A A.1

Intermediate goods …rms’optimization Law of motion and quits

Each …rm faces a quit rate qt . They can …re workers Fi;t size of each …rm’s labor force is Ni;t = (1 qt ) Ni;t 1

0 or hire Hi;t Fi;t + Hi;t

0. The law of motion for the (11)

The speci…c timing is 1. Firms choose the number of workers to hire. These workers are hired partly from unemployment and partly from the pool of current workers, so quits also happen in this step. 2. Firms decide the number of workers to …re. In the aggregate when we sum across all …rms, we have Nt Nt Nt 1

= Nt =

(1

Qt

1

qt ) 1

Ft + Ht Ft Ht + Nt 1 Nt 1 1

(12) (13)

We assume that hiring is taken randomly from the pool of available workers. The workers available to be hired are the unemployed from the end of the previous period, 1 Nt 1 , those who retired at the beginning of the current period, (1 ) Nt 1 , and those whose wage makes them indi¤erent to leaving the …rm, the measure of which we denote '0;t 1 (the dynamics of that variable are derived below). So the fraction of hiring from people employed at the end of period t 1 is then '0;t 1 Nt 1 + '0;t

1

(14)

Total hiring of previously employed workers, which is quits, Qt , is then Qt

'0;t 1 Nt 1 + '0;t

(15)

'0;t 1 = (Nt 1 ) Qt = Ht Nt 1 1 Nt 1 + '0;t

(16)

Ht

qt

1

The fraction of unemployed workers who are hired is Ht

A.2

(1 1

Nt Nt

1

1)

(17)

+ '0;t

Idiosyncratic shocks and optimization

Each individual …rm solves the problem max St At Am;t Nm;t

Wt Nm;t

Ni;t

) Wt = St At Am;t Nm;t1 Nm;t

1=(1

=

(St At Am;t =Wt )

(18) (19)

)

(20)

We assume that idiosyncratic productivity follows a random walk, with am;t

1 1 21

N

2 a;

2 a

Integrating Nm;t across all …rms yields aggregate employment, h 1=(1 1=(1 ) Nt = (St At =Wt ) E Am;t

(21)

)

i

:

(22)

h i h i 1=(1 ) 1=(1 ) is the cross-sectional mean. We can set E Am;t = 1 by suitably normalizing each where E Am;t …rm’s initial level of productivity (and recall the discussion from the text on death). Each individual …rm’s employment growth is nm;t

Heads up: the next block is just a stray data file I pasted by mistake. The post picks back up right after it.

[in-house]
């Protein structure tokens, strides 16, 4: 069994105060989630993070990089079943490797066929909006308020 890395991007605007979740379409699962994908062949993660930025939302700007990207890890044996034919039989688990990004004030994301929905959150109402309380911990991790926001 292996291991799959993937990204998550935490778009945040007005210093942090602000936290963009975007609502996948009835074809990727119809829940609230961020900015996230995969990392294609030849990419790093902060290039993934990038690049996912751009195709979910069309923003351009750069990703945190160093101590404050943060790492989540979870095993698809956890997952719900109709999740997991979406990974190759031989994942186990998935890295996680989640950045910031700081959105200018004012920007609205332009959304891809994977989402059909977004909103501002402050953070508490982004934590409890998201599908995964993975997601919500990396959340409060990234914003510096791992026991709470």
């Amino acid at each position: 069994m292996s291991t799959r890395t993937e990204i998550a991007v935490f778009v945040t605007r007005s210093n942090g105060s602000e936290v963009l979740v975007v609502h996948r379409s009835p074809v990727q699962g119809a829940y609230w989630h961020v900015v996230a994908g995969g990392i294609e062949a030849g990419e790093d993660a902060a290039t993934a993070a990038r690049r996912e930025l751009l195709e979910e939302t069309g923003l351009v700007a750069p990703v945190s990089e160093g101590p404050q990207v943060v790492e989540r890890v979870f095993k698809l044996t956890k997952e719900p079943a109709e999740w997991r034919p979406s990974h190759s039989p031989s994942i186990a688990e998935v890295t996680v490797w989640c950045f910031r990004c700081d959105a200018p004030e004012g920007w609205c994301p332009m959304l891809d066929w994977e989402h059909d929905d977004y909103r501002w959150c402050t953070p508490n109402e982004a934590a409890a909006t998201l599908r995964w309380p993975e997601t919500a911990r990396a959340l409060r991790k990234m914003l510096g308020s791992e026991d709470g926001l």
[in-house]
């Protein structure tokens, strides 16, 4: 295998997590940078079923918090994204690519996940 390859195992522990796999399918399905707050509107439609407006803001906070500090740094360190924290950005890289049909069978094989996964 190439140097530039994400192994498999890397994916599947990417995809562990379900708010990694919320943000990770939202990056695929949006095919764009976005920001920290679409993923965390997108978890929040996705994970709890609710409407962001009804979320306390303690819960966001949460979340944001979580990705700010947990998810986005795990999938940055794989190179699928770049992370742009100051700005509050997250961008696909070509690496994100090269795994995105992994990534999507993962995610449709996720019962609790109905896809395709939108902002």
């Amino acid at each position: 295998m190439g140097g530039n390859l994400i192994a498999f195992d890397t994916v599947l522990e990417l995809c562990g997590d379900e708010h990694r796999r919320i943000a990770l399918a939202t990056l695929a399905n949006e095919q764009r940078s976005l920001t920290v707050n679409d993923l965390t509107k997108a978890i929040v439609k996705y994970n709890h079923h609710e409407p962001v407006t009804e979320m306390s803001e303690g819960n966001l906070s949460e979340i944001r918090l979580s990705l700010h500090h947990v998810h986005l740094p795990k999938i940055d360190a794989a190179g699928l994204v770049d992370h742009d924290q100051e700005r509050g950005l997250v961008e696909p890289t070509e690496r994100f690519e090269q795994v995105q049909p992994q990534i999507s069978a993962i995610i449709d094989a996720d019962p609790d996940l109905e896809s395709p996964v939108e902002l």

1

=

1 N

( st +

at

wt +

am;t )

2 n

n;

(23) (24)

where 1 n 2 n

st +

1 1 1

at

wt

1 1 21

2 a

(25)

2 2 a

(26)

2

Aggregate employment growth is Nt = Nt 1

Z

Ni;t di = Ni;t 1

Z

exp ( ni;t ) di

(27)

i

st +

= exp

at

wt

(28)

1

where the …rst equality follows from the fact that employment growth is uncorrelated across …rms with their initial level of employment. Firm i sets Hm;t and Fm;t to achieve the desired change in employment, Nm;t . Speci…cally, if nm;t < log ((1 qt )), …ms hire, and if nm;t < log ((1 qt )), they …re. Aggregate hiring and …ring are then calculated by integrating across …rms (again using to the independence of nm;t and Nm;t 1 ), Z Z Ht Hm;t = dm = 1 f nm;t > log (1 qt )g [exp ( nm;t ) (1 qt )] dm Nt 1 Nm;t 1 = exp

Ft = Nt 1

Z

= (1

n

+

1 2

n

2 n

log (1

qt )

(1

log (1

qt ) 1

qt )

n

Fm;t dm = (1 Nm;t 1

qt )

log (1

qt )

qt )

2 n

+

(log (1 n

n

n

qt )) exp

Z n

n

+

1 f nm;t 6 ln (1 1 2

2 n

1

qt )g exp ( nm;t ) dm n

+

2 n

log (1

qt )

:

n

where 1 f g denotes the indicator function.

B B.1

Idiosyncratic productivity and wages Productivity gap dynamics

We assume that each worker’s productivity follows the process xi;t =

xi;t + d with prob. pup xi;t d with prob. 1 pup

(29)

The parameter pup controls the mean of the income process. We set the mean growth in human capital, exp (xi;t ), to zero for simplicity. De…ning x ^i;t = xi;t xi;t (30) x ^i;t takes on values that are positive integer multiples of d. We denote the fraction of workers with x ^i;t = nd on date t to be 'n;t . 'n;t follows the law of motion 'n;t =

(

(1 Ht 1

(1 t) (1 Nt 1 ) Nt 1 +'0;t 1

pup ) 'n 1;t 1 + pup 'n+1;t 1 for n > 0 + (1 pup '0;t 1 + pup '1;t 1 for n = 0 t)

(31)

For n > 0, the set of workers in state n on date t is equal to the number of workers in the neighboring states (n 1 and n + 1) who are not …red (1 ft ) who move into state n. For n = 0, a worker can move into that state from state 1, remain there (if human capital rises). Furthermore, workers who are hired out of unemployment also enter the labor force with x ^ = 0. We can …nd a steady-state for this object. Guess that it is exponential with decay q. We then solve '0 sn

=

s =

(1 (1

) (1 ) 1

pup ) '0 sn

1 2

pup + pup s 3

+ pup '0 sn+1

(32) (33)

s= Ht

1 1

q

1

Nt

1

4pup (1

pup ) (1

2pup (1

Nt 1 + (1 1 + '0;t

)

2

(34)

) t)

pup (1 + s) '0

(35)

and '0

B.2

= H

H (1 ('0 + 1

N) N ) '0

=

('0 + 1

N ) '0

=

1 N + (1 '0 + 1 N

1

(1

1

(1

t ) pup

t ) pup

(1 + s) '0

(36)

(1 + s)

(37)

N) ) p up (1 + s) t

(38)

H (1

The present value of wages

It is possible to calculate the present value of wages for each possible value of x ^. Note that the wage of a worker with productivity gap x ^ is Wi;t

=

exp xi;t

w Wt

(39)

Wi;t = exp (xi;t )

=

exp (^ xi;t

w) Wt

(40)